Clinical trials for COVID-19 vaccines began in March of 2020, with the approval of Institutional Review Boards (IRB) which are responsible for making sure clinical trials are conducted ethically and safely and protect the rights and welfare of the study participants. In advance of the clinical trials, COVID-19 study participants received information about the trial and their rights as participants, including the right to withdraw from the study at any time. Participants in each trial were treated according to a specific protocol for that study. How and when the study product was administered on such studies is always strictly regulated, as are laboratory testing, physical exams, and patient interviews. This approach is designed to ensure that the reported results are accurate and true; and, importantly, to minimize risk to study participants. For example, testing for antibodies against COVID-19 was done at the same times and in the same manner for everyone in a particular study. Asking each participant at regular time intervals whether they have experienced any side effects or possible symptoms of COVID-19 is built into the study to support patient safety as well as an accurate study report. Any side effects and whether the participant became ill with COVID-19 are closely tracked on such trials and reported to the FDA. The research team usually continues to monitor study participants for longer periods of time even after making an application to the FDA to get authorization for use of the vaccine, typically for about two years.
COVID-19 vaccine clinical trials covered two different types of vaccines: “viral vector” (in the case of Johnson & Johnson and Astra-Zeneca) and nucleic-acid mRNA (in the case of Pfizer and Moderna). The trials followed a formal three-phase process for vaccine study, authorization, and approval. In Phase 1, vaccine experts determine what constitutes a safe dose for the vaccine. Phase 2 measures how well the vaccine produces an immune response, as measured by the presence of specific antibodies for the virus. Sometimes Phase 1 and Phase 2 can be combined. Once a vaccine has been shown to be safe and effective in producing an immune response, Phase 3 trials begin. Phase 3 trials typically enroll thousands of study participants. In the case of the original authorizations for use of COVID-19 vaccines in the U.S., over 30,000 participants were enrolled in each trial. At this point (Phase 3) of the clinical trials neither study participants nor the researcher knew if they received the active vaccine or a placebo. This type of “blind” study prevents bias in the reporting of results. If Phase 3 results show that a vaccine is safe and effective, the manufacturer applies to the FDA for approval.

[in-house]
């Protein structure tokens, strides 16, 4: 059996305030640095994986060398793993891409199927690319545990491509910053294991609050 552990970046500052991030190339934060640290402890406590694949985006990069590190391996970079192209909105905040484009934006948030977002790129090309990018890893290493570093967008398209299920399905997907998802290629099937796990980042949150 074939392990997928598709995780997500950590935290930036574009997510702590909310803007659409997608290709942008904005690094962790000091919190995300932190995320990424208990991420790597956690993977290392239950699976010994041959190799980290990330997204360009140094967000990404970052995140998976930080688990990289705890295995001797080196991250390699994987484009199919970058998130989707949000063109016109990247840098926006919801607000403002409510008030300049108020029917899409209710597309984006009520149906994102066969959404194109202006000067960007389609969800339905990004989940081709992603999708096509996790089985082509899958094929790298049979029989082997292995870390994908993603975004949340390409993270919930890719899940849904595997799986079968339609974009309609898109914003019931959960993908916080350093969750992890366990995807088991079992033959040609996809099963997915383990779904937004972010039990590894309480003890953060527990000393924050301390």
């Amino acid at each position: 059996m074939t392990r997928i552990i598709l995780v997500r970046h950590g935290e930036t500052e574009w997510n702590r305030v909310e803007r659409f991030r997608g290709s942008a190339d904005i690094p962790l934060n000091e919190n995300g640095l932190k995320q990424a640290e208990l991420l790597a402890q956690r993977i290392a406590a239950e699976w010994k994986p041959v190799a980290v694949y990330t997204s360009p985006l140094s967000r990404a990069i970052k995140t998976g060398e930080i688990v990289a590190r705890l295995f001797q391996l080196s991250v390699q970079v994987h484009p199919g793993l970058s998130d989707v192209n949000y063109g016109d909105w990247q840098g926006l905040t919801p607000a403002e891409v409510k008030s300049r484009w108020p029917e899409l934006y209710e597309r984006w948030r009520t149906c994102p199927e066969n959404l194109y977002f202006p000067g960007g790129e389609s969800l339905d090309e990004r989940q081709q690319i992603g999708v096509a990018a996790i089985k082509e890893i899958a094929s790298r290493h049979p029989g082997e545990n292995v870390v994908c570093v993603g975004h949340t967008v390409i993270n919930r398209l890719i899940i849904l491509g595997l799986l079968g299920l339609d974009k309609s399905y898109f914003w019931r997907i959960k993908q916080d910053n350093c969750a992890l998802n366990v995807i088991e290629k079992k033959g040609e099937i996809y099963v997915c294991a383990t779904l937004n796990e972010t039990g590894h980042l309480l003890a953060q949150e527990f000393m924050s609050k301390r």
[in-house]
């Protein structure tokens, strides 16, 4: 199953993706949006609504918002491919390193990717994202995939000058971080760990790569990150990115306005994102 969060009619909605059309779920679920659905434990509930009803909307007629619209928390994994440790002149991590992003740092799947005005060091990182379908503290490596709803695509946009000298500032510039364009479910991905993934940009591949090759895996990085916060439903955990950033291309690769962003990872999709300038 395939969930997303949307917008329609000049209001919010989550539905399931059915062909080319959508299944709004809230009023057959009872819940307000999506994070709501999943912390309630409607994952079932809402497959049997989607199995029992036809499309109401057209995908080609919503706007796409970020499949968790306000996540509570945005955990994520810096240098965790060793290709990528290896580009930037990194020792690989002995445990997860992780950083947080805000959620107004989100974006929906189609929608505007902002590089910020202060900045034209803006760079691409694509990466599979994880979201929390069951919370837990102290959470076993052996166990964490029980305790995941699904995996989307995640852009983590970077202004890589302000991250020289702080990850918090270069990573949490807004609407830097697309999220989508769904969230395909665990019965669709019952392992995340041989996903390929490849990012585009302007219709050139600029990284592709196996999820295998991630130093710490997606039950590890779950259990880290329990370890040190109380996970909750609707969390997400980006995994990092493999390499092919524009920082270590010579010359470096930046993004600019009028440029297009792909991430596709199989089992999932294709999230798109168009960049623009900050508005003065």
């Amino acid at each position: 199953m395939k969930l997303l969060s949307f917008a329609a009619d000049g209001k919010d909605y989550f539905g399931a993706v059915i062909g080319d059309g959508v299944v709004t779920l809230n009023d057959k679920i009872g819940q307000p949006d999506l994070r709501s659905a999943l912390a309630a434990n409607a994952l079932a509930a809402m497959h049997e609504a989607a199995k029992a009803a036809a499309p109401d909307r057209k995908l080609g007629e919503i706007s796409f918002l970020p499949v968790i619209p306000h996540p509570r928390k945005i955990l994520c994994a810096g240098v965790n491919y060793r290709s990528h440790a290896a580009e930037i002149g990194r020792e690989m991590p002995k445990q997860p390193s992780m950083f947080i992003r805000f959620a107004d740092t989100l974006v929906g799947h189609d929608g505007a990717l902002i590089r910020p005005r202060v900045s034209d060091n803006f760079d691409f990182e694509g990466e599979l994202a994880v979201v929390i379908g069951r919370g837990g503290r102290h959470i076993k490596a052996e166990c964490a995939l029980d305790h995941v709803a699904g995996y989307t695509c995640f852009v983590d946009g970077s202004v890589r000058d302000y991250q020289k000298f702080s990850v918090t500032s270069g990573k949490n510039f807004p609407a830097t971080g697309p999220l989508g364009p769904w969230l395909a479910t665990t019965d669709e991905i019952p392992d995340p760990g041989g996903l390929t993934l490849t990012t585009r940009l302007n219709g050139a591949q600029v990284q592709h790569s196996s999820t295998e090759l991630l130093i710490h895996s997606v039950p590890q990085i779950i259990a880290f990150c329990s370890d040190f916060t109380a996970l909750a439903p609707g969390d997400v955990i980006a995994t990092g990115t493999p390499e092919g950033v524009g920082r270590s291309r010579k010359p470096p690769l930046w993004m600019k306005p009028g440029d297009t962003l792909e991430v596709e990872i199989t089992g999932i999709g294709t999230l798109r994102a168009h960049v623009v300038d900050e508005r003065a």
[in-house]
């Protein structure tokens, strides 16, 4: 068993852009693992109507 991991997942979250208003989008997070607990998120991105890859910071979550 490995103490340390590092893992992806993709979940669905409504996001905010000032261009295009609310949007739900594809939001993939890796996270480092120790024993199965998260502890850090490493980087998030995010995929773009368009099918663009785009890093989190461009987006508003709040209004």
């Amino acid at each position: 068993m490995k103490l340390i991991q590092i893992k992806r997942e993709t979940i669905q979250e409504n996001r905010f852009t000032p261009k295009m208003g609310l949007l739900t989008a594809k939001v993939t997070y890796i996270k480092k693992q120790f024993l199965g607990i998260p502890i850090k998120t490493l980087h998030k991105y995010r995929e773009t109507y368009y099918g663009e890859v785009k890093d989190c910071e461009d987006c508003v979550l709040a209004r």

Once a vaccine is approved, fully or with Emergency Use Authorization (EUA), Phase 4 study begins. In this phase the pharmaceutical manufacturer and the FDA continue to monitor for effectiveness and safety, watching closely for any new adverse side effects that may appear in more widespread use. Occasionally, an adverse side effect develops in the wider population and the use of the vaccine is paused to allow the medical community to investigate and determine if the adverse event is a direct or indirect result of the vaccine or is a rare event that occurs only in a small fraction of the population.
Researchers and the pharmaceutical manufacturers followed this rigorous multi-phase process to get to Emergency Use Authorization for the COVID-19 vaccines. Because research on CoV viruses and how spike proteins work in the immune system had been underway for decades, scientists were able to focus quickly on identifying the SARS-Co-V-2 virus genetic code and creating a vaccine that produced the right antibodies to fight that infection. This was not a rushed process. No corners were cut and no steps eliminated.
Further Research on COVID-19 Vaccine Effectiveness Against Variants
Research on the continued effectiveness of the available COVID-19 vaccines continues as variants emerge. Research published by the CDC (September 17, 2021) shows that after delta became the most common variant, those who were vaccinated were 5 times less likely to become infected, and more than 10 times less likely to be hospitalized or to die from COVID-19 (compared to unvaccinated).
For answers to Frequently Asked Questions about COVID-19 vaccines, go to https://www.cityofportsmouth.com/city-manager/vaccination-faqs
Treatments such as monoclonal antibodies, are not substitutes for vaccination. For information about treatments for COVID-19, visit: COVID-19 Treatment FAQs | City of Portsmouth.
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Peter Hotez, MD, PhD, on his 10 years of work on coronavirus. AMA Public Health, February 15, 2021.
Ball, P. The lightning-fast quest for COVID vaccines – and what it means for other diseases. Nature, 2021, : 16-18
World Health Organization: How are vaccines developed? 8 December 2020
Scobie HM, Johnson AG, Suthar AB, et al. Monitoring Incidence of COVID-19 Cases, Hospitalizations, and Deaths, by Vaccination Status — 13 U.S. Jurisdictions, April 4–July 17, 2021. (ePub: 10 September 2021)